In the case of the IRS crackdown, on conservative groups, it could just as easily be said that Obama may not have known, but acting commissioner Douglas H. Shulman, or Director of the IRS Exempt Organizations division Lois Lerner, did.  If Kurtz’s assertion is that Obama personally appointed Holder to be attorney general, and is thus more accountable for Holder’s actions, it should be noted that Obama appointed Lerner too.  If Kurtz’s charge is that as acting attorney general, Holder is closer to Obama, it should be noted that Obama met with then-acting IRS director Shulman over 150 times, and one has to assume that if Shulman and Obama weren’t close in any manner before these meetings, they probably became closer aligned throughout the course of them.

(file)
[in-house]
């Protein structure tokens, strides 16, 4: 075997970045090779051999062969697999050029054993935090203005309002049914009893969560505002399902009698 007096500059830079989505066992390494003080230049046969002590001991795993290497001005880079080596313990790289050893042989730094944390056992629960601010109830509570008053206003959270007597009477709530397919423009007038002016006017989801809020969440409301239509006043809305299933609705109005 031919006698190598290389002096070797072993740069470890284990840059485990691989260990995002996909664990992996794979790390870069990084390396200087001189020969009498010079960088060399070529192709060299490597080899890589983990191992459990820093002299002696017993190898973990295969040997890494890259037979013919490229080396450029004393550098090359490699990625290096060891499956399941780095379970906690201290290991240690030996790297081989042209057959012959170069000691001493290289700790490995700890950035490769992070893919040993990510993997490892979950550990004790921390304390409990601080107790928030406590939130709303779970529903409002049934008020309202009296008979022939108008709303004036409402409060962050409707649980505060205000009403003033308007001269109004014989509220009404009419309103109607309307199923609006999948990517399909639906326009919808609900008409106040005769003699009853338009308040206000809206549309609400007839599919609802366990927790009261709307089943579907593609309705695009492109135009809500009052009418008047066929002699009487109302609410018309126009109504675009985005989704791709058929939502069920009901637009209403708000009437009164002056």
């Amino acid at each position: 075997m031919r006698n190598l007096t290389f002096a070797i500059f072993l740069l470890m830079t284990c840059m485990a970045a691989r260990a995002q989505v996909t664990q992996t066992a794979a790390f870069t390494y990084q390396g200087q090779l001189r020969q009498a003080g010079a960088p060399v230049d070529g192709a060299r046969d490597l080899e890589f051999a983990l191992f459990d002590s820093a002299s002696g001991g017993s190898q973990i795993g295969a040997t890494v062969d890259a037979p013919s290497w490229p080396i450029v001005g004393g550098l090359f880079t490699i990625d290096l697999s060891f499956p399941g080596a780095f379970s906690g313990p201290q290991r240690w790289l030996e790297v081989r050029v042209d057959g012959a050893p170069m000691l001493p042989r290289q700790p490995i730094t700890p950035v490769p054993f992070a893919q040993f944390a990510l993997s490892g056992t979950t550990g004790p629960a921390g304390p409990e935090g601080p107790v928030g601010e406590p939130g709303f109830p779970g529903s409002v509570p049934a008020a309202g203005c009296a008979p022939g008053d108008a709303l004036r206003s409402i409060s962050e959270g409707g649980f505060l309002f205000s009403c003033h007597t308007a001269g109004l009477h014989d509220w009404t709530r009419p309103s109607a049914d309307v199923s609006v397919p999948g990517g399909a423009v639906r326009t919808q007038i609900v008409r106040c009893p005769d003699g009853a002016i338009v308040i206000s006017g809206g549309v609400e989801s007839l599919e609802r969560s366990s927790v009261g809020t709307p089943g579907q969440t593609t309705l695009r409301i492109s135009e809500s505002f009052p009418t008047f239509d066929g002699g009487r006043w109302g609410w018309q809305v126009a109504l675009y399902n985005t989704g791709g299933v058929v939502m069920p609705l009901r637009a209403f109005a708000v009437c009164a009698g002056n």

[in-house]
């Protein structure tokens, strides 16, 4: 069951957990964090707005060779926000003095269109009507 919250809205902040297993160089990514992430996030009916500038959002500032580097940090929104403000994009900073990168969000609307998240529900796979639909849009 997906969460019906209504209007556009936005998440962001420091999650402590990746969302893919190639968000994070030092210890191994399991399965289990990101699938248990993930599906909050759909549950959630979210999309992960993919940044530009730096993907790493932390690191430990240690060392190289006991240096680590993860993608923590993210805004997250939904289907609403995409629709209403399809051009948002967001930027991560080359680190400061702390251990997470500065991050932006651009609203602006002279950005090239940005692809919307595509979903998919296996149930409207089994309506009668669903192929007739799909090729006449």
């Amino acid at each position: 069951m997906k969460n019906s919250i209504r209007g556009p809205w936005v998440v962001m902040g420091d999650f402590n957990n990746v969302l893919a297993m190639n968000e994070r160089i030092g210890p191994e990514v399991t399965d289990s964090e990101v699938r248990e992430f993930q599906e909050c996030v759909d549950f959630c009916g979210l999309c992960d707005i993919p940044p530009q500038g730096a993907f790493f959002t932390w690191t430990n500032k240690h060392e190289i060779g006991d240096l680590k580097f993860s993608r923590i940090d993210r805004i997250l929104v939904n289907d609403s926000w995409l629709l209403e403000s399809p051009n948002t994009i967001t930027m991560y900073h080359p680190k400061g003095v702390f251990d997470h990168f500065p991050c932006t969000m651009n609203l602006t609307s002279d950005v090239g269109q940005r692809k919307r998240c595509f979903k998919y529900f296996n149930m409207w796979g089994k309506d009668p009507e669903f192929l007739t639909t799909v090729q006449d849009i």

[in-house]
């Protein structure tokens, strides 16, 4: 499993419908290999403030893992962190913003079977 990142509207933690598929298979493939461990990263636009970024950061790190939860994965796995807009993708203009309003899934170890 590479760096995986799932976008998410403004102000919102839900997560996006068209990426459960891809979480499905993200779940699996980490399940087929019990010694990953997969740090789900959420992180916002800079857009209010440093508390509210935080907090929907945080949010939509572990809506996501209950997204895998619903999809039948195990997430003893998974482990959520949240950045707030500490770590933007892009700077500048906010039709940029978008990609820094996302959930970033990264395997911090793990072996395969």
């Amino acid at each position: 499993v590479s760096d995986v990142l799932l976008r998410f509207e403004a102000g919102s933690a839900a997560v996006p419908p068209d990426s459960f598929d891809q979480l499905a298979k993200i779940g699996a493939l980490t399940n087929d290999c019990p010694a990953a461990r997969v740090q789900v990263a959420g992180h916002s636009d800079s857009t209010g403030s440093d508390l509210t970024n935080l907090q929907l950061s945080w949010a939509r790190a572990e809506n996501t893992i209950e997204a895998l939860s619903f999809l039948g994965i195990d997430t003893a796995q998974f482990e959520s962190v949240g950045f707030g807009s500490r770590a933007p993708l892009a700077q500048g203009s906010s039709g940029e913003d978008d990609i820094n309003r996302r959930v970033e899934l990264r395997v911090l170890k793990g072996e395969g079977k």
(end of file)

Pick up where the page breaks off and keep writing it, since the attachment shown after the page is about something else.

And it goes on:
Kurtz concedes the following:

Perhaps one day evidence will emerge that the president or his top aides encouraged the IRS Cincinnati field office to crack down on conservative groups, but so far there’s no proof.”